The steering flow west of 60W is almost nonexistent right now, thanks to the pattern of lower than normal pressures across the SW Atlantic Basin and higher than normal pressures across northern South America. This is what is allowing the ITCZ to lift northward out of South America and into the Caribbean, and is also why 92L will be taking its sweet time coming westward over the next several days. The models generally agree on 92L making it into the western Caribbean in 6-7 days, a very slow pace. This is rather dangerous because the slow air flow through the Caribbean means air is allowed to pile up, and with ocean heat potential through the roof in the western Caribbean, the Yucatan Peninsula and Cuba will want to be keeping an eye on this very closely.

The future track of 92L is rather uncertain given both the weak steering flow and the dynamic pattern aloft across the northern hemisphere. The ECMWF and GFS operational models take 92L pretty much straight west across the Yucatan and into Mexico beneath a strong ridge over the central US that would protect the northwestern gulf coast.

However, the CMC, NOGAPS, and half of the ECMWF ensemble members think that the trough coming off the eastern seaboard in a few days that will be trying to recurve Igor will cause enough of a weakness in the ridge north of 92L to allow the system to lift northward over the eastern Caribbean and approach Hispaniola or Cuba before turning west under the ridge. This weakness would not be enough to recurve 92L, but if it gains that much latitude before turning west, it could open up the United States gulf coast for a potential landfall instead of just Mexico.

Much of this is still largely unknown as the weak steering flow will likely put a gulf coast landfall up to 10 or more days away. The pattern is fragile and the models are handling it differently from run to run, so flip-flops will be expected. The situation will have to be analyzed and reanalyzed as time goes on, but the overall message here is that the Caribbean is coming to life for the first time since Alex, and unlike a Cape Verde storm, this one, which would be Julia or Karl, would be almost guaranteed to hit land.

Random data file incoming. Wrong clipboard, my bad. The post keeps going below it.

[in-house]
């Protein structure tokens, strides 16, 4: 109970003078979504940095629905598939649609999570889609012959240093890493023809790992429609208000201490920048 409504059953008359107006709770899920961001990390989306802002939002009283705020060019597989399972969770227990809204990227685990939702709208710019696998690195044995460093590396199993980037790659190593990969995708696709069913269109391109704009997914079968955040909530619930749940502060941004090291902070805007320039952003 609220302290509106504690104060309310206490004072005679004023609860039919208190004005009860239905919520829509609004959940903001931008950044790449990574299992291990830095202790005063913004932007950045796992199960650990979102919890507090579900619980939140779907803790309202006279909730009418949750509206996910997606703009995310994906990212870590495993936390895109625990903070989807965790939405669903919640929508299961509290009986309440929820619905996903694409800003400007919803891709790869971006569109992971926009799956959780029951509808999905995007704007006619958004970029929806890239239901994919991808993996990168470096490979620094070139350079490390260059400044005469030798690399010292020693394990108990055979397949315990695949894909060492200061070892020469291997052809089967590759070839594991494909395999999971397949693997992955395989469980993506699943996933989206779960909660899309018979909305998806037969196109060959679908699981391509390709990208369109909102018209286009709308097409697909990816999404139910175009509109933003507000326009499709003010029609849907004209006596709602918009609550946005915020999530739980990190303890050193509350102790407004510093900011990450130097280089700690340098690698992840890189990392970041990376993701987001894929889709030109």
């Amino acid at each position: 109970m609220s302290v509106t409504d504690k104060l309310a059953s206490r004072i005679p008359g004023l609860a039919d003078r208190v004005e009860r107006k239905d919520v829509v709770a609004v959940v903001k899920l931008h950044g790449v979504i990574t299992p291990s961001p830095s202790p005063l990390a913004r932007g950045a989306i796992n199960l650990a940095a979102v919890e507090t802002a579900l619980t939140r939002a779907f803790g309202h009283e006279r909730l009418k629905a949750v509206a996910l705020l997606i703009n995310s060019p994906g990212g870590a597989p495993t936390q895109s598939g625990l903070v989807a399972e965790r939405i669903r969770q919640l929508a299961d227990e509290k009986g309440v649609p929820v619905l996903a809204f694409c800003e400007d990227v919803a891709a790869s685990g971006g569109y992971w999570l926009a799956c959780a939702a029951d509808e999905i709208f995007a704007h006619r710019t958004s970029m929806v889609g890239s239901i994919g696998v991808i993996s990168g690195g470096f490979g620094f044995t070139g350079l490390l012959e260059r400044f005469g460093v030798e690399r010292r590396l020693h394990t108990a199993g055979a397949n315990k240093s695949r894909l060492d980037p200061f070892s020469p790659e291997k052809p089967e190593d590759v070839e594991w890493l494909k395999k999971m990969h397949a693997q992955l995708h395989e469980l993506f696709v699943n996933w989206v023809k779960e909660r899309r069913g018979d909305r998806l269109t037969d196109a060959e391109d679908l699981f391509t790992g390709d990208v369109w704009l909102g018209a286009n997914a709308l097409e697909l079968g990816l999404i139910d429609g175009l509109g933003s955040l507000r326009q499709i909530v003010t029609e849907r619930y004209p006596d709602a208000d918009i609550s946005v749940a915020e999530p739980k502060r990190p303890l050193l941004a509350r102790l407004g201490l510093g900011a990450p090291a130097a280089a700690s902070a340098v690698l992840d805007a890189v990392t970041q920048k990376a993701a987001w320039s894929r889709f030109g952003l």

This could be the start of the pattern shift which will be starting to amplify as this month goes on as the Cape Verde season starts to shut down and the activity shifts west into the Caribbean, where the United States could face their biggest threats yet this season, as well as Mexico and the other Caribbean countries. This is the foreshadowing of what late September and October may be like. With the ridging over the eastern US and the record warm water in the Caribbean, this is not something to be taken lightly.

We shall see what happens!

Invest 92L Visible/IR2 Satellite (click image for loop):



Invest 92L Track Models:



Tropical Storm Igor Track Models:




Caribbean/East Pacific Visible/IR2 Satellite (click image for loop):



Central Atlantic Visible/IR2 Satellite (click image for loop):



Atlantic Tropical Surface Analysis:



200mb Vertical Velocity (green areas represent upward motion associated with the MJO):






Permalink

Igor forms; SW Atlantic Basin getting ready to light up

By: Levi32, 4:24 PM GMT on September 08, 2010

If you can, playing the video in HD makes it much easier to see things. The video will play in low quality by default. If HD quality isn't available, then it will be in a few minutes. Let me know if you have problems or questions about the video.



Well I think I have found a way to try to do some updates in the mornings again. This week I'll be really settling into my class schedule so I hope to have time to do these as part of my routine. I can't promise that I'll be able to put these up every day, but I will try.